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Ricardo Mantilla 1, Vijay Gupta 1 and Oscar Mesa 2 1 CIRES, University of Colorado at Boulder 2 PARH, Universidad Nacional de Colombia Hydrofractals ’03, Fractals in Hydrosciences 24th - 29th August 2003 Centro Stefano Franscini Monte Verità, Ascona, Switzerland Testing Physical Hypotheses on Channel Networks Using Flood Scaling Exponents

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Contact Information: gupta@cires.colorado.edu ricardo@cires.colorado.edu ojmesa@perseus.unalmed.edu.co

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The Problem Lack of testability of physical hypothesis on hydrologic models (lumped and distributed). Example: Models with disjoint hypothesis can get a good fit of the hydrograph, leaving physical interpretation with no ground. Calibration of simple and complex models make interpretation of parameters impossible. Statistical models of regionalization are not tide to physical processes How the statistical approaches can be linked to physical processes is a long standing question in hydrology

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The Problem Lack of testability of physical hypothesis on hydrologic models (lumped and distributed). Example: Models with disjoint hypothesis can get a good fit of the hydrograph, leaving physical interpretation with no ground. Calibration of simple and complex models make interpretation of parameters impossible. Statistical models of regionalization are not tied to physical processes How the statistical approaches can be linked to physical processes is a long standing question in hydrology

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Our Approach – Scaling Framework Theory DataSimulations EMERGENCE OF STATISTICAL SCALE INVARIANCE FROM DYNAMICS FROM REGIONALIZATION TO EVENT BASED EMBEDED DATA HIDROSIG: A NETWORK BASED HYDROLOGIC MODEL STATISTICAL SCALING IS A FRAMEWORK TO TEST PHYSICAL HYPOTESIS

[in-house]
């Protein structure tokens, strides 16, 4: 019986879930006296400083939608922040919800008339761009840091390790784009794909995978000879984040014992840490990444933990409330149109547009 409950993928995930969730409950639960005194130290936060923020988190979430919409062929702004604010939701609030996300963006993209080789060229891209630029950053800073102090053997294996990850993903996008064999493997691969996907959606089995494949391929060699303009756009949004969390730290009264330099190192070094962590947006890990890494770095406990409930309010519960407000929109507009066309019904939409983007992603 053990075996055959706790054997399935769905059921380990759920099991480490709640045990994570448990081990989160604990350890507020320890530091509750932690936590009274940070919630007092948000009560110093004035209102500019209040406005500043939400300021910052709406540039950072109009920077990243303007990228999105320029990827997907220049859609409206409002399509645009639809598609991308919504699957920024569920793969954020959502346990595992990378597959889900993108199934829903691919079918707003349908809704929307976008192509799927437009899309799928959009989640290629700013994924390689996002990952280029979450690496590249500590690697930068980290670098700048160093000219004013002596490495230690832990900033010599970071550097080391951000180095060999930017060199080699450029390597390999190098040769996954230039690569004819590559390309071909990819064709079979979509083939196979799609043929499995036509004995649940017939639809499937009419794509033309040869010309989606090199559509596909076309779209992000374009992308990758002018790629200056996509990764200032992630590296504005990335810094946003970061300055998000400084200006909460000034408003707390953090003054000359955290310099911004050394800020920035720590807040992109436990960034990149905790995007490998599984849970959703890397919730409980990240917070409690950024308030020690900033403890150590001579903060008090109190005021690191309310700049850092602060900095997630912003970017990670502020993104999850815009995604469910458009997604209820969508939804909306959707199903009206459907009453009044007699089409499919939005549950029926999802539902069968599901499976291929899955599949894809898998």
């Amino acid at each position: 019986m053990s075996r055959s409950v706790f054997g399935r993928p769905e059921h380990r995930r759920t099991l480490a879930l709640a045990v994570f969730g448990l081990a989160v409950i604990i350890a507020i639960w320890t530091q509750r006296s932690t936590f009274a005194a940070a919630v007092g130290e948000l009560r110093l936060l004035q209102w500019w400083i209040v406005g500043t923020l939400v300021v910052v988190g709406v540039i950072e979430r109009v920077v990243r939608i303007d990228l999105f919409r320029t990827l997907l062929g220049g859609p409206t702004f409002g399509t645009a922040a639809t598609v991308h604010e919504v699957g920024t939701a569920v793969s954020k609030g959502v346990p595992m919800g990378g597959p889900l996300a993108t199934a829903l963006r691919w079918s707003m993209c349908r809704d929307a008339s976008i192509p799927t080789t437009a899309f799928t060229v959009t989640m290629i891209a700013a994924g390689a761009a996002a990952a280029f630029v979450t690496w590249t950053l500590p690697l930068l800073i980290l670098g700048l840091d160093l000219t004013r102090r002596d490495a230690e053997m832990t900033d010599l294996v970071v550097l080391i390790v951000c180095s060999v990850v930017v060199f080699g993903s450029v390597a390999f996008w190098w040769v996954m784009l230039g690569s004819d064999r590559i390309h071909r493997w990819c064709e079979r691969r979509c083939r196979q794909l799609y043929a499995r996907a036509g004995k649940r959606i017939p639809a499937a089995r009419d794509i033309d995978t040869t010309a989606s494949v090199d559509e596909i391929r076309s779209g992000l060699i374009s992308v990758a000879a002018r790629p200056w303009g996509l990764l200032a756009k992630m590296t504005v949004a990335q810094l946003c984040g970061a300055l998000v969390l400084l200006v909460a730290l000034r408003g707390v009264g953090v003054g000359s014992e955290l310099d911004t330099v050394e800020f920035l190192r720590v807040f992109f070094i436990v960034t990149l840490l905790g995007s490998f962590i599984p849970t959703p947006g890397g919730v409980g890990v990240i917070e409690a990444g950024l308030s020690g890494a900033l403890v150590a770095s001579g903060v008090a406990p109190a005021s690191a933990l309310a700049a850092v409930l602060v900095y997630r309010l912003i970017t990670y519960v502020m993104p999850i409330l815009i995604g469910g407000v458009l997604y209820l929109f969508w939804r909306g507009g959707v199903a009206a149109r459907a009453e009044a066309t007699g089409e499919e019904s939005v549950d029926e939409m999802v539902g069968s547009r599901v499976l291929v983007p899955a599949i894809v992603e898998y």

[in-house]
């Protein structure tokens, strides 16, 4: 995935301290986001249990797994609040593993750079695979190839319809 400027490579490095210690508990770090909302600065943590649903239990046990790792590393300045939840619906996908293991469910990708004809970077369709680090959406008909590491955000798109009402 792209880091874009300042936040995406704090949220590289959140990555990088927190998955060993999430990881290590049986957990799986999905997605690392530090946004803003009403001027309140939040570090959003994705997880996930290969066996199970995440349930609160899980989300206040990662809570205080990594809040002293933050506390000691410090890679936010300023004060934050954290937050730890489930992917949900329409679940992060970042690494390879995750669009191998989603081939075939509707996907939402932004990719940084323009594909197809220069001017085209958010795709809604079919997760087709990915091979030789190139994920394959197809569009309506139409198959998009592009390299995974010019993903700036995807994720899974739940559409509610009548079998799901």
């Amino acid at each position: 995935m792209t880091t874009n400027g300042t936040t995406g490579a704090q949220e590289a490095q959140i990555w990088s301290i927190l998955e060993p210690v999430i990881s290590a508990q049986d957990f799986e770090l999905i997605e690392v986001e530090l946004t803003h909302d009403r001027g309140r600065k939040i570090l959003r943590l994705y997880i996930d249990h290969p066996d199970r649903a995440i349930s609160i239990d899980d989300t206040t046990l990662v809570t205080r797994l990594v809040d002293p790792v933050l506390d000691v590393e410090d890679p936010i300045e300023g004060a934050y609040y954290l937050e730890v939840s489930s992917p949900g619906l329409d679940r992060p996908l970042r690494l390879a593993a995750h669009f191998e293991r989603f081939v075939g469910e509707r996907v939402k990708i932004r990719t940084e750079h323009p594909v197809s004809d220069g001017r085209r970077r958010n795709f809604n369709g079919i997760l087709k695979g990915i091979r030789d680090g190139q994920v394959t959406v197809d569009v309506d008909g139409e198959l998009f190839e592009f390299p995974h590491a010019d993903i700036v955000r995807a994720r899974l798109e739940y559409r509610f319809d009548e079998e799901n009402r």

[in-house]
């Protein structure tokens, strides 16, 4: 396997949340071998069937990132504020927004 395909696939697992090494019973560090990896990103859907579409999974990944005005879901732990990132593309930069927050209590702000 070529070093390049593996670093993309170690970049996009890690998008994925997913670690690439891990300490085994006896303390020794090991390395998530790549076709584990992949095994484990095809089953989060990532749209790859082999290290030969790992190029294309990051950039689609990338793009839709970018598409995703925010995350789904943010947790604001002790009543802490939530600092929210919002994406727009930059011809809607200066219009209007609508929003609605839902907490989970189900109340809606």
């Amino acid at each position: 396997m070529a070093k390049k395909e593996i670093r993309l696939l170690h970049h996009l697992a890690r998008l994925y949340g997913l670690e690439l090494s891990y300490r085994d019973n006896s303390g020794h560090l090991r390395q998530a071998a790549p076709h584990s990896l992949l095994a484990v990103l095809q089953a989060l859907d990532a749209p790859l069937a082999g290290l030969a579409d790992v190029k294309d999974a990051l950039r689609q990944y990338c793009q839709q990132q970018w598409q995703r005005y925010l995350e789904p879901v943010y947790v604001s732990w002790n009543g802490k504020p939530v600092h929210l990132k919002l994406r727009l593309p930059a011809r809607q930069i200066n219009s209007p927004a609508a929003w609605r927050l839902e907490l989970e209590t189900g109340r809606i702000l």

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Pioneering Work – Background Gupta et al. 1996Menabde et al. 2001a & 2001b Different topologies and hypothesis about flow in channels Simplest type of routing – All water moves out of the link in t. A more realistic type of routing (Constant Velocity in 2001a & Chezy type equation for Velocity in 2001b)

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Pioneering Work – Results Gupta et al. 1996Menabde et al. 2001a & 2001b Numerical Result : The scaling exponent 0.49 is smaller than the scaling exponent of the width function for Man- Vis tree log(2)/log(3) = 0.63 Analytical Result : Under this hypothesis of flow routing the scaling exponent of Peak Flows is equal to the scaling exponent of the maxima of the width function. Scaling of Peak Flow vs. Drainage Area under the “Constant Velocity” assumption.

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Pioneering Work – Results Gupta et al. 1996Menabde et al. 2001a & 2001b Numerical Result : The scaling exponent 0.39 is smaller than the scaling exponent of the width function, and smaller than the observed for Constant Velocity Analytical Result : Under this hypothesis of flow routing the scaling exponent of Peak Flows is equal to the scaling exponent of the maxima of the width function. Scaling of Peak Flow vs. Drainage Area under the “Nonlinear Velocity” assumption. * These two results suggest that the scaling exponent for the maxima of the width function is an upper limit for the scaling exponent of the peak discharge.